Tuesday 27 September 2022 08:05 AM Jupiter will be the closest it has been in 59 years in Australia for the next ... trends now

Tuesday 27 September 2022 08:05 AM Jupiter will be the closest it has been in 59 years in Australia for the next ... trends now
Tuesday 27 September 2022 08:05 AM Jupiter will be the closest it has been in 59 years in Australia for the next ... trends now

Tuesday 27 September 2022 08:05 AM Jupiter will be the closest it has been in 59 years in Australia for the next ... trends now

Jupiter will be brighter and bigger in night skies as it swings by our planet at the closest distance it has been in 59 years. 

Australians will be able to see the largest planet up close in the coming weeks, with Tuesday being one of the best days to view the vast gas planet provided skies are clear.

Midnight will be the best time to see it sitting above the continent but dusk and dawn will also offer better-than-usual views.

At sunset it is best to look at the horizon facing away from the sun, while at sunrise you can see it if you look west with your back to the rising sun.

The massive planet (pictured, with its famous 'Red Spot') is 591million km away from Earth and not since October 1963 have stargazers had such a great opportunity to spot it in the night sky

The massive planet (pictured, with its famous 'Red Spot') is 591million km away from Earth and not since October 1963 have stargazers had such a great opportunity to spot it in the night sky

Jupiter will still be 591million km away from Earth but not since October 1963 have stargazers had such a great opportunity to spot it in the night sky.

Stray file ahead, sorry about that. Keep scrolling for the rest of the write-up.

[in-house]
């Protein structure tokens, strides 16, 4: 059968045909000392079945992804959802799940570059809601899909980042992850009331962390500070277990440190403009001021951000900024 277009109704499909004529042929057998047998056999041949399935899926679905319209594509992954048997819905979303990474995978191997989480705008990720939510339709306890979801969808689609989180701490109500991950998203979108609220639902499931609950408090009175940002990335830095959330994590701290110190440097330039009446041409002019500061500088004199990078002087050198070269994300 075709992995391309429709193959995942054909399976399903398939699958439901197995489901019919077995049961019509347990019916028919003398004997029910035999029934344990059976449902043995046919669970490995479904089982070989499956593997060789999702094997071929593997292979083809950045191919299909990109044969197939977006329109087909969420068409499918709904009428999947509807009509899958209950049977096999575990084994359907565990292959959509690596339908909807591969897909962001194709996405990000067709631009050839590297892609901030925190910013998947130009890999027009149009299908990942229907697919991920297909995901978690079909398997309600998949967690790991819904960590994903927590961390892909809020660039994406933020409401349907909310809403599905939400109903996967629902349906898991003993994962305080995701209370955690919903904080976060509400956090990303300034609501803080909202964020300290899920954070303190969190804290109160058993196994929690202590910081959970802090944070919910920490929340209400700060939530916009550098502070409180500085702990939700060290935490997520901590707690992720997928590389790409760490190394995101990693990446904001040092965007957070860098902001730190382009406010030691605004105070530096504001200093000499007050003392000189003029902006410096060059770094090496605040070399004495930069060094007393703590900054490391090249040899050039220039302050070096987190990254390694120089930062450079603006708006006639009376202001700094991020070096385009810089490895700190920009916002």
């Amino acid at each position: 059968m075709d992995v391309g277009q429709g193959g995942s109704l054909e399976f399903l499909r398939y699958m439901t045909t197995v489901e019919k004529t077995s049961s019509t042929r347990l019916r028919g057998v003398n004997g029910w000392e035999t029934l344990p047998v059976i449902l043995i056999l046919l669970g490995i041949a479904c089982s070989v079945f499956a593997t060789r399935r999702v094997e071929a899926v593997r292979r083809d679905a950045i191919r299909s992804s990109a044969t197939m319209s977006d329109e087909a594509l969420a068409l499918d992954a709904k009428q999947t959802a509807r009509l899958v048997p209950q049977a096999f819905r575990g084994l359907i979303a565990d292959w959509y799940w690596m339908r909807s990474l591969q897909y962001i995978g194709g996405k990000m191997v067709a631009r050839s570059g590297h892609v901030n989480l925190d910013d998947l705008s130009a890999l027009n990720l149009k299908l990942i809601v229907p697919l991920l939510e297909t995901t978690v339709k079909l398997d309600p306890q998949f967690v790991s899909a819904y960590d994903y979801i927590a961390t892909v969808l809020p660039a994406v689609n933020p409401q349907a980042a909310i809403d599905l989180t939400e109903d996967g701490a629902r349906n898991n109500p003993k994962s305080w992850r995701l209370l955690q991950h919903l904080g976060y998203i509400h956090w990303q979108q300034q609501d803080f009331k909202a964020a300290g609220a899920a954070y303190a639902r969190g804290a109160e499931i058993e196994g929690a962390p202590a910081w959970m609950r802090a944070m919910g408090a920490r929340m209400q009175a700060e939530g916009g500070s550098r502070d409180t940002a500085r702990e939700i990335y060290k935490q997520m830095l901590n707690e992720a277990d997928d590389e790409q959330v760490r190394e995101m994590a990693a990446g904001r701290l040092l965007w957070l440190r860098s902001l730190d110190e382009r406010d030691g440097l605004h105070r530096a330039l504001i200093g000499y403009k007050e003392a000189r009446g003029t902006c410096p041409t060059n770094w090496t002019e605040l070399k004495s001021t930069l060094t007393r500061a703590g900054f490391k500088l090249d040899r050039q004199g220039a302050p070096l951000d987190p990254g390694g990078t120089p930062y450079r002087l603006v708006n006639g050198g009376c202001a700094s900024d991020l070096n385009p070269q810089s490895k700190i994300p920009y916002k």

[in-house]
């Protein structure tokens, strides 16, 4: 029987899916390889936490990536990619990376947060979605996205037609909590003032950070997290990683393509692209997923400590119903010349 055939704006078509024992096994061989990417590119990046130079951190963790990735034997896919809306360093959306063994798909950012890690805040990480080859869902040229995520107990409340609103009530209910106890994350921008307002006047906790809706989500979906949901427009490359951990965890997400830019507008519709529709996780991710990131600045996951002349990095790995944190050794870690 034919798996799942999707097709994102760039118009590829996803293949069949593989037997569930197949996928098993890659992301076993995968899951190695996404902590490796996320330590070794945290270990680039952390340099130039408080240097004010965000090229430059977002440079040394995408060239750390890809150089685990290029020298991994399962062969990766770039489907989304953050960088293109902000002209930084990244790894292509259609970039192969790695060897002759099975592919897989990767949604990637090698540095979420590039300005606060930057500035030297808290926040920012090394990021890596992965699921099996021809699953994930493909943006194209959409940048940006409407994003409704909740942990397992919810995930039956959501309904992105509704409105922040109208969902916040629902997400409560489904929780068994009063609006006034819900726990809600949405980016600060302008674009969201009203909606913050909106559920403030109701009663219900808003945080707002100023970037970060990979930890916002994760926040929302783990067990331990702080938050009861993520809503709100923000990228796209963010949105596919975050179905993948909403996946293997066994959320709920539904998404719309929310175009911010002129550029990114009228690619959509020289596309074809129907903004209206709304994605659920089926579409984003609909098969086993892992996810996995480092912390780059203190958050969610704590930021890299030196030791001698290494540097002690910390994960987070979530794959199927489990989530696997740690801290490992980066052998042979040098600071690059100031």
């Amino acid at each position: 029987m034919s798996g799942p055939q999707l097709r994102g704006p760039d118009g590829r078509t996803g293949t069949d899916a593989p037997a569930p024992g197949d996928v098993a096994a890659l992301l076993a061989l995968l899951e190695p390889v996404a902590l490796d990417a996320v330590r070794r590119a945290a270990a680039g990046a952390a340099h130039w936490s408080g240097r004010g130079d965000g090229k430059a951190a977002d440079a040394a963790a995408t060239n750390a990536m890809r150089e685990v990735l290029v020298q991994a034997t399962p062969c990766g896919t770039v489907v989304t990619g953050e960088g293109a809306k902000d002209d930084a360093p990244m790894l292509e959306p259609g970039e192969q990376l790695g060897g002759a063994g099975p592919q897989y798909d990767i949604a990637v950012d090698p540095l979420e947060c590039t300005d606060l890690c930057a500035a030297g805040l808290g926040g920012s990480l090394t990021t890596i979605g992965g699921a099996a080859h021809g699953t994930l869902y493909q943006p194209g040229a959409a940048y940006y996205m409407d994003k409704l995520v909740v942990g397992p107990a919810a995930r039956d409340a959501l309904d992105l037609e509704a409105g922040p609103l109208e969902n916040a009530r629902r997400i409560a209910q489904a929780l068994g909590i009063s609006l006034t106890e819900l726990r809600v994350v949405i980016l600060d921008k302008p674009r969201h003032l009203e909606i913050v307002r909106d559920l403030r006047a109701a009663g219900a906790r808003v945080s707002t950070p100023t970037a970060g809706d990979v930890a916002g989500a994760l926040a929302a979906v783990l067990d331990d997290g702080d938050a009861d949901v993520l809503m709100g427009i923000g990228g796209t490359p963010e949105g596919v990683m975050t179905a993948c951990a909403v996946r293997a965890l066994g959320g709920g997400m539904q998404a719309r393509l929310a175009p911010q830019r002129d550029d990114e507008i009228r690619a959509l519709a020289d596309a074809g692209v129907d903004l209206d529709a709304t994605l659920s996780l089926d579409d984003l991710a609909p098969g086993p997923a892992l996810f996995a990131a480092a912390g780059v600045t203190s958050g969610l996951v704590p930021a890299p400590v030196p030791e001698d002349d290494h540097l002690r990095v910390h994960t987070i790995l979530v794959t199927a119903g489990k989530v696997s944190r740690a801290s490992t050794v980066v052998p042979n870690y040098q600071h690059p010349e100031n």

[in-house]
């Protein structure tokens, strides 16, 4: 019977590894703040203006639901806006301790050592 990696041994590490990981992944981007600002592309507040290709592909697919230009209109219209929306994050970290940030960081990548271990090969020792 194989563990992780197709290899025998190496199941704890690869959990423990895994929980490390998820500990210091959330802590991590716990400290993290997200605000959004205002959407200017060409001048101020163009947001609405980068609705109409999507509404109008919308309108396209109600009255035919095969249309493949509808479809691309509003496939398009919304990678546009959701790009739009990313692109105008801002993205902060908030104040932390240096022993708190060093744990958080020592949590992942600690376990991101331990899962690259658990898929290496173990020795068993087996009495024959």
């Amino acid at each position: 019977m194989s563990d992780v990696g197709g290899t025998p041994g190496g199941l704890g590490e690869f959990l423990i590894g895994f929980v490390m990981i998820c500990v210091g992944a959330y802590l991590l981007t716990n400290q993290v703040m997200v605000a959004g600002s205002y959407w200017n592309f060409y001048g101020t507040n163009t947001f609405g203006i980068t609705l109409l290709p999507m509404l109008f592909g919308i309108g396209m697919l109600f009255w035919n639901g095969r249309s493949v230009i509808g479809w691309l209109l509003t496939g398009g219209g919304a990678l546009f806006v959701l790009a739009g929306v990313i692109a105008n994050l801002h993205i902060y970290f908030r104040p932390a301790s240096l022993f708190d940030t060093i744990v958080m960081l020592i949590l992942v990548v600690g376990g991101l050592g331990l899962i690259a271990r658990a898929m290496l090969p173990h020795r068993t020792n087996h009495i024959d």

Queensland astrophysics professor Jonti Horner told ABC the gas planet is rising at Earth's sunset and setting at sunrise - an event that happens every 13 months. 

This is when it appears the largest and brightest than any other time in the year.  

'At that time, the Earth is at its closest to Jupiter for that year — so we'd describe that as Earth making its closest approach to Jupiter,' Professor Horner said.

'However, not all close approaches are equal, some are closer than others.'

Jupiter and Earth are on a trajectory around the sun that is not always precisely circular (pictured, a rough illustration of the size of Earth compared to Jupiter)

Jupiter and Earth are on a trajectory around the sun that is not always precisely circular (pictured, a rough illustration of the size of Earth compared to Jupiter)

Jupiter and Earth are on a pathway around the sun that is not always precisely circular. 

Now the Earth is at its nearest to Jupiter, while the massive gas ball is at its closest to the sun.

The overlap of the two events, which will not take place again until 2139, will make the gas planet appear brighter and larger in the sky. 

On Tuesday it will reach 'opposition' - which is when the planet will appear opposite the sun to those on Earth. 

The planet's closest approach to Earth hardly ever coincides with opposition, which means this year's views will be 'extraordinary,' according to NASA.

However, Jupiter will appear slightly bigger and brighter for the next few weeks.

Although it is one of the few planets that can be seen with the naked eye, NASA still recommends using some type of telescopic instrument to view it

Although it is one of the few planets that can be seen with the naked eye, NASA still recommends using some type of telescopic instrument to view

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